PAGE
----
So some experience immediate response to ivig? I hate to keep getting this if it’s not going to be working — there’s a very good chance my insurance co. won’t be paying. I’d just signed up when my foot started flipping over.

      Have a good night, all…


    • December 17, 2007 at 11:59 am

      We had cmt as a mis dx the first time around. Did you send blood to Athena labs? when I started investigating cmt, it seemed evident that the dibilitation process would take years to get to the level Kevin was. Has your level of disability happened over a short period of time, or years?

      What do you think it is? The ivig may take a couple of loading doses before maint., the addition of steroids may be necessary too. Each person is different. You did mention lymphoma as a possibility, as I mentioned, read the member list for the name Norb, there might be some info that might help you!
      Dawn Kevies mom

    • Anonymous
      December 19, 2007 at 10:36 pm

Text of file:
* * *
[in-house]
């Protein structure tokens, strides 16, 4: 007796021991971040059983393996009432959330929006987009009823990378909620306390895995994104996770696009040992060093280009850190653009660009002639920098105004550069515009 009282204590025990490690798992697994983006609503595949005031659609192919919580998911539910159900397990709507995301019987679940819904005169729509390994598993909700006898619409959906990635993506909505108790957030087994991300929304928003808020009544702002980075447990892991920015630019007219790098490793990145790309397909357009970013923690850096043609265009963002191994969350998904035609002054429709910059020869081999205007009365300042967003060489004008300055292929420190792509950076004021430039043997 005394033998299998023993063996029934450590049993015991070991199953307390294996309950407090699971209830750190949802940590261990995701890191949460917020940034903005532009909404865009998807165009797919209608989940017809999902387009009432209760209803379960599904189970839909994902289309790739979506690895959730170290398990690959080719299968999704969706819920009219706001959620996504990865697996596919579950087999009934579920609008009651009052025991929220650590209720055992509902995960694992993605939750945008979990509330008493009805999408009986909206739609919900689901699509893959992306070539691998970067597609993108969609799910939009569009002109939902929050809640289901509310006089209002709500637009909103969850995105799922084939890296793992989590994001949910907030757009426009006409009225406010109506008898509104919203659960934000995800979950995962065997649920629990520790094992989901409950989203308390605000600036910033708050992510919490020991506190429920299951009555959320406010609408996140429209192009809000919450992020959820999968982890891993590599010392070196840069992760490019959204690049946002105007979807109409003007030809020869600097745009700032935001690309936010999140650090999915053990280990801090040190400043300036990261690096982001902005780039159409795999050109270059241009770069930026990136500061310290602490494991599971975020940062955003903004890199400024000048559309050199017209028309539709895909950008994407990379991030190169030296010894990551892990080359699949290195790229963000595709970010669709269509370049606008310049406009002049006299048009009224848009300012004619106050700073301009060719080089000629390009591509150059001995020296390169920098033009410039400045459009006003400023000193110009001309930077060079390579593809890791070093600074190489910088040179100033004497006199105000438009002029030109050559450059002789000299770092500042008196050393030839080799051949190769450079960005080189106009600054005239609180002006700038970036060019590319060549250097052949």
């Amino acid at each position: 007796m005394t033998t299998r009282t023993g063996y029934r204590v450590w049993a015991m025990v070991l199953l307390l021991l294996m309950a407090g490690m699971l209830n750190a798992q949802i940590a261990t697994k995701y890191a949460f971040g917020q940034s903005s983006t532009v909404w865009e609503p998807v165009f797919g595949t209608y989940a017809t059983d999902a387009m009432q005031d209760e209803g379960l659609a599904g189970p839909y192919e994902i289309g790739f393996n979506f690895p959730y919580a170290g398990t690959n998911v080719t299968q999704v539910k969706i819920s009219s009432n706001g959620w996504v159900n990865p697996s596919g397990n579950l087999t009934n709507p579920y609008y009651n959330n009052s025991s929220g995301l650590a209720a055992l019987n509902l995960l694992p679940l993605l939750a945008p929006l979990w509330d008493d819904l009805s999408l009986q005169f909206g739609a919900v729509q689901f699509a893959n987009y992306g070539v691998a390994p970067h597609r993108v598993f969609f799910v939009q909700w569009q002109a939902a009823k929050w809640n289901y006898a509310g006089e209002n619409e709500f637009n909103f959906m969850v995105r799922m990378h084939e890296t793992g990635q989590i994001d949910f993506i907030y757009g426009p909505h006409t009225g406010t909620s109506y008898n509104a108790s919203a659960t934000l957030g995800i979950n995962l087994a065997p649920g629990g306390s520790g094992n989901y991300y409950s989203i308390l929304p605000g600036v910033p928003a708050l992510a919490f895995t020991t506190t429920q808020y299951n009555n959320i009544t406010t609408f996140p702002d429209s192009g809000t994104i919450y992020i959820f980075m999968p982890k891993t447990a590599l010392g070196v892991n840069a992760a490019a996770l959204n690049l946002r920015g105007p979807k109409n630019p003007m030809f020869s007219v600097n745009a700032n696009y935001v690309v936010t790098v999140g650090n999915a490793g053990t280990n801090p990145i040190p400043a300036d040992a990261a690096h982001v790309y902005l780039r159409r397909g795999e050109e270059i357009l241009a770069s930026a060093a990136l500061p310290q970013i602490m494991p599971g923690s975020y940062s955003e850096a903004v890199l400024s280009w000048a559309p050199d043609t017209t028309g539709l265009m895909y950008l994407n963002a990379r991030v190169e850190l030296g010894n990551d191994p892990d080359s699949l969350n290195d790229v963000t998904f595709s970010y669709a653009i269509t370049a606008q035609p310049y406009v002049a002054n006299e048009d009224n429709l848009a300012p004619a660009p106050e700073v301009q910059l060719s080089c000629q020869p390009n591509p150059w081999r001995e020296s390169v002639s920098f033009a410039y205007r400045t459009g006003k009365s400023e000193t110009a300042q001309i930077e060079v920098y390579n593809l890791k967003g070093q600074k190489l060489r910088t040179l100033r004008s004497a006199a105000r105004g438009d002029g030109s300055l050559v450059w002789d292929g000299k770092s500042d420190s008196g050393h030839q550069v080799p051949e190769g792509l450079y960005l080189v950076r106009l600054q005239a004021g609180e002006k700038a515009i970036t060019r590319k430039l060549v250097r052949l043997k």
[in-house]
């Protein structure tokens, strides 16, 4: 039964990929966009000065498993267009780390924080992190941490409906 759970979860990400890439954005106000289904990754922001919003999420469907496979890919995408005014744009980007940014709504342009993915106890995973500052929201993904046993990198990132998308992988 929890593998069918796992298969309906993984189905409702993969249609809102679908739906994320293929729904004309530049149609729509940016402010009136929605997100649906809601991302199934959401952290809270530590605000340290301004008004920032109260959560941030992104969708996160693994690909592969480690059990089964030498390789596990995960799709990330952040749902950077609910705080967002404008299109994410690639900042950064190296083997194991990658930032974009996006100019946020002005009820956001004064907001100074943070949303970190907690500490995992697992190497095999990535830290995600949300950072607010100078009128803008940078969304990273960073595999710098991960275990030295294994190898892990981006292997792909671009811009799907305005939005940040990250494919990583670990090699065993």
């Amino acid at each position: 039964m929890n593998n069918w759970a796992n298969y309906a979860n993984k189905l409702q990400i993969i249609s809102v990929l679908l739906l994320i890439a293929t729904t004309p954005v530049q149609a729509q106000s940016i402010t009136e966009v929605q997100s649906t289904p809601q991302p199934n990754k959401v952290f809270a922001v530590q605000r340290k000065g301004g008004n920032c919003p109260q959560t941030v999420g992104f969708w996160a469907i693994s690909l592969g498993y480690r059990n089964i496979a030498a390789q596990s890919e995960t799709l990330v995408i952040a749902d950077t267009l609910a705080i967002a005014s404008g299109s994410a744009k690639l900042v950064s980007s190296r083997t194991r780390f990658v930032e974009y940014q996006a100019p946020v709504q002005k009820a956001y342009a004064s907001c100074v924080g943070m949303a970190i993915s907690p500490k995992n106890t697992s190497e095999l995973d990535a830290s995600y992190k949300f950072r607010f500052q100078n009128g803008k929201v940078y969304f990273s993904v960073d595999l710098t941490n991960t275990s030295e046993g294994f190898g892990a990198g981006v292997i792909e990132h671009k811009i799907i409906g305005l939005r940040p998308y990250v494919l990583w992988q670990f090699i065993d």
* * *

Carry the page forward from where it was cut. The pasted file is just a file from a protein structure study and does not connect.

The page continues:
Welcome to the group.
      I was dx with cidp in Nov 2007. six weeks ago and it has been a real roller coaster of a ride.
      My legs are numb from knees to feet with the feet being numb, tingling, and painful 24/7. The same is true for my arms from the elbows to the fingers.
      I have a weak trunk area. and i fall very easily. i now use a walker to walk and at times need a wheel chair.
      i have found a lot of info on this site with real caring people who understand.
      I also find the MD’s can not give answers, it is wait and see, it may burn it self out.
      I’m on my second round of ivig for five days in a row infusion. i did not get very much of a response from the first five treatments, but MD felt it was worth another shot.
      I’m also on prednisone 80 mg a day and cellcept 2000 mg a day.
      i truthfully have been discourage at my lack of progress and was getting very depressed until i found this forum and found out that this does take time, patientce, and faith.
      hang in there and know you have found people who understand and will give you support.

    • Anonymous
      December 20, 2007 at 11:41 am

      [QUOTE=Dawn Kevies mom]
      There are certain lymphomas that mask as cidp, try reading posts by Norb, maybe there will be some info there. [/QUOTE]